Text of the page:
Tejada, Macario, 1913-1967+

Biographical information about Spanish soldier, anarchist and Civil War fighter Macario Tejada.

Submitted by Steven. on January 14, 2006

Macario Illera Tejada
Born 1913 - Vitoria, Spain, died in date and place unknown

Tejada was born in Vitoria in 1913, into a very poor family, he spent some time in the workhouse.

At the age of 14 he joined the army as a drummer boy and was based in the Zaragoza military academy in the days when Franco was the director there; when the academy was shut down under the Republic, he transferred to an engineers regiment, first as a drummer and later as a rifleman.

Posted to stand guard on the prison in Zaragoza, he found himself jailed for talking to the inmates, and a short time later he happened to attend a CNT meeting in the city (in 1932).

This made a deep impression on him and decided to join the anarchist ranks. A little later he crossed swords with his sergeant and was discharged from the army. In 1933 he was living in Vitoria, a CNT member and when the fascists captured the city in 1936 he fled (24 July) into the mountains and made his way to Bilbao.

He fought in San Sebastien, Tolosa and Irun and later, having enlisted with the Bakunin Battalion, in Chivarte, Sollube and Murguia as well, right up until the Bilbao front collapsed, at which point he left for Santander where (thanks to treachery by the Basque nationalists) he was arrested along with several thousand others in August 1937 and taken to Santoña. This was the start of a lengthy series of calamities (which included being sentenced to death) and a voyage through the prisons of Bilbao and Burgos, until he was released on parole in March 1943 and banished to Benicarló (Cervera) where he became a goatherd.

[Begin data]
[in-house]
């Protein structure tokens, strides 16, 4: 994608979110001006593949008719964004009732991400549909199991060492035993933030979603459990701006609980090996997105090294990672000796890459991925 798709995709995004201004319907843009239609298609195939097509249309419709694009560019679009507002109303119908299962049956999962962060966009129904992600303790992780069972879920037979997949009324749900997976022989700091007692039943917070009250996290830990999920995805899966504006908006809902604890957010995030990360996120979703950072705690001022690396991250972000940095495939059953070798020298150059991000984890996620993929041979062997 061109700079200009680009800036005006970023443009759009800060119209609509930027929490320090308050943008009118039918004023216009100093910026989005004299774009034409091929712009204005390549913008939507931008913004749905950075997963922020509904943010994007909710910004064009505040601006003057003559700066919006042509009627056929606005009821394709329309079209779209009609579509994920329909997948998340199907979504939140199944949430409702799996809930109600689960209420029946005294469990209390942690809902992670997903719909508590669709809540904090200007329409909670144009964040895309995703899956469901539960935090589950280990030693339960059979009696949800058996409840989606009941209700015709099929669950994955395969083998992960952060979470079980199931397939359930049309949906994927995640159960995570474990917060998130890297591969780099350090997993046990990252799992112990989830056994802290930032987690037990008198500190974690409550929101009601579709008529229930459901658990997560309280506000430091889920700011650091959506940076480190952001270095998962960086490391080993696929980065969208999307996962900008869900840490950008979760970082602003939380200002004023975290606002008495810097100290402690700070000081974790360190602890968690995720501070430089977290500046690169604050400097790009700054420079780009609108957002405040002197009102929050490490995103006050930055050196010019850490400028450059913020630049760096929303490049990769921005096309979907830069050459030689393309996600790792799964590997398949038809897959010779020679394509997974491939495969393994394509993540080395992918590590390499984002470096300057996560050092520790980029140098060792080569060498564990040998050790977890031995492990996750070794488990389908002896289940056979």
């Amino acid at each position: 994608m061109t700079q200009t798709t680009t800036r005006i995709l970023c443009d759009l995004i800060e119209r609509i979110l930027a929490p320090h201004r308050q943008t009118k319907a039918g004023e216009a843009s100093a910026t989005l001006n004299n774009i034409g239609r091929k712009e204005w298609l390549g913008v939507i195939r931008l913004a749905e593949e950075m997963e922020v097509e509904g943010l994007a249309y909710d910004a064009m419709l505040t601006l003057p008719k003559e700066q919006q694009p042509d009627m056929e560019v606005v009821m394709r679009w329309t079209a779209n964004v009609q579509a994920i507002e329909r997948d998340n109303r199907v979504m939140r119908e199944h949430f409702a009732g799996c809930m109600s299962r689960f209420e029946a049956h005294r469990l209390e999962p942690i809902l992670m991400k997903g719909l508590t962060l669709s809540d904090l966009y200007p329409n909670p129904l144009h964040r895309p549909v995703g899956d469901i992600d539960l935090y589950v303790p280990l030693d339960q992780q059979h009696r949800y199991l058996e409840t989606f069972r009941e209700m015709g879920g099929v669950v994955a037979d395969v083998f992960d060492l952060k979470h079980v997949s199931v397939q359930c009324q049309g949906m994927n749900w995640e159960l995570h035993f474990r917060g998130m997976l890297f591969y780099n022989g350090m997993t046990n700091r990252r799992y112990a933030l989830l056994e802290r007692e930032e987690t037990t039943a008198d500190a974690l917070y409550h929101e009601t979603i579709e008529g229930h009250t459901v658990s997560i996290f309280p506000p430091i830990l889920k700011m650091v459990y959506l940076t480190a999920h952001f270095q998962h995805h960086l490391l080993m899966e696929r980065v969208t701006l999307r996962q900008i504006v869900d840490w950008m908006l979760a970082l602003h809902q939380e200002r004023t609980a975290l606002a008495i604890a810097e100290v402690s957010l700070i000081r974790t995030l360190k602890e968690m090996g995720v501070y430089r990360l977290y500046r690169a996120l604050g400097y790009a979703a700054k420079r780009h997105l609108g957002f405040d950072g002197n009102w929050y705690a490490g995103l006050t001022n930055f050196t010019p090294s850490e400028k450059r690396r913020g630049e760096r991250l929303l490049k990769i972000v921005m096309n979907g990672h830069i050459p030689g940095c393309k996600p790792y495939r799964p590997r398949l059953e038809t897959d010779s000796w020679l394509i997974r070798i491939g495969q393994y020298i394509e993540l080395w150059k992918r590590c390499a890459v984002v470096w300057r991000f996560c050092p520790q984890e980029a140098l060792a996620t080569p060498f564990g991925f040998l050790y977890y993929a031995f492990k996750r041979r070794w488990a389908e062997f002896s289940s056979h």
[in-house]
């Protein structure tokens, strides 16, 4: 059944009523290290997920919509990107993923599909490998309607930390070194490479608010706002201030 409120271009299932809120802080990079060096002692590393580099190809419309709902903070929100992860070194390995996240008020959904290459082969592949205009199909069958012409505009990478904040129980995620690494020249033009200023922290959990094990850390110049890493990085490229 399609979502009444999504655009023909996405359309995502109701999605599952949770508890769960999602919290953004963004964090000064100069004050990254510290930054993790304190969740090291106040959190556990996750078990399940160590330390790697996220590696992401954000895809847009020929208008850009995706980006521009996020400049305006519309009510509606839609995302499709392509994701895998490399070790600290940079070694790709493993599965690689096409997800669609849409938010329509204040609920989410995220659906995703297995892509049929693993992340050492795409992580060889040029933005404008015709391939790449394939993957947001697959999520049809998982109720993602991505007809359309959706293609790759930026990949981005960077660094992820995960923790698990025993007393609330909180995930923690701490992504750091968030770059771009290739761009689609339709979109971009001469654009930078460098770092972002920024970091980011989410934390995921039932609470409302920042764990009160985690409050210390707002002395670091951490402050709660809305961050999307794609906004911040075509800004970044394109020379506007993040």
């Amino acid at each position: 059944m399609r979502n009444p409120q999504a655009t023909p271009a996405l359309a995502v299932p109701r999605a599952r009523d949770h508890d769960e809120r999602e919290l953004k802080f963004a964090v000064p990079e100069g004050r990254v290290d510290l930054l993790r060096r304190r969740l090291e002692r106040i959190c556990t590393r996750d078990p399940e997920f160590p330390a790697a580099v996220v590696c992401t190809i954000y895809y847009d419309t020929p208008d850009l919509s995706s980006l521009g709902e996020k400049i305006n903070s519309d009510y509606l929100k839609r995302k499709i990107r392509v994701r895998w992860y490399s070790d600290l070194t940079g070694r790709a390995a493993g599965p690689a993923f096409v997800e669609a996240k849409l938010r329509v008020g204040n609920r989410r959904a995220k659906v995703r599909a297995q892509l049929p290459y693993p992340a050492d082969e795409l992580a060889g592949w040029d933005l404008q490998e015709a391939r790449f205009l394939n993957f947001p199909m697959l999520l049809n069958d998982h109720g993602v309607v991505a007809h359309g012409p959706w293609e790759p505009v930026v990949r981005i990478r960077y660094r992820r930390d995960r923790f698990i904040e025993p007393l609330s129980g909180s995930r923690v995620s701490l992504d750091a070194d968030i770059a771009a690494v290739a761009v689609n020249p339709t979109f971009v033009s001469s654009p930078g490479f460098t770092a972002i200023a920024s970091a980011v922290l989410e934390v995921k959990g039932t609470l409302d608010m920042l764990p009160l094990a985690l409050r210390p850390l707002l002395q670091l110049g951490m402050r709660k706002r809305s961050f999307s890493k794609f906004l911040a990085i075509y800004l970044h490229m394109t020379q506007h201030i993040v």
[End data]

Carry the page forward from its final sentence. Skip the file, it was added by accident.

After some months he made his way back to Vitoria, tried his hand at a number of trades and threw himself into the underground struggle (becoming a member of the Alava comarcal committee).

In 1947 he tried to escape to France but was arrested in Navarre and was jailed for some months in Pamplona and Vitoria. Sickened by the workers lack of fight, he decided to switch trades and became a boot-black, keeping the torch of anarchism aloft for many a year in Vitoria, where he became an exceptionally popular figure.

From 1967 on, a series of thromboses sapped his strength but this did not stop him from being one of the first to volunteer his help when the CNT started to rebuild in Vitoria.

A Tolstoyan advocate of a pacifist libertarianism, tremendously strong-willed and impervious to loss of morale, he was unbending in his principles which led him to repudiate consumerism. He was the very symbol of the tireless militant of indestructible faith.

From the Kate Sharpley Library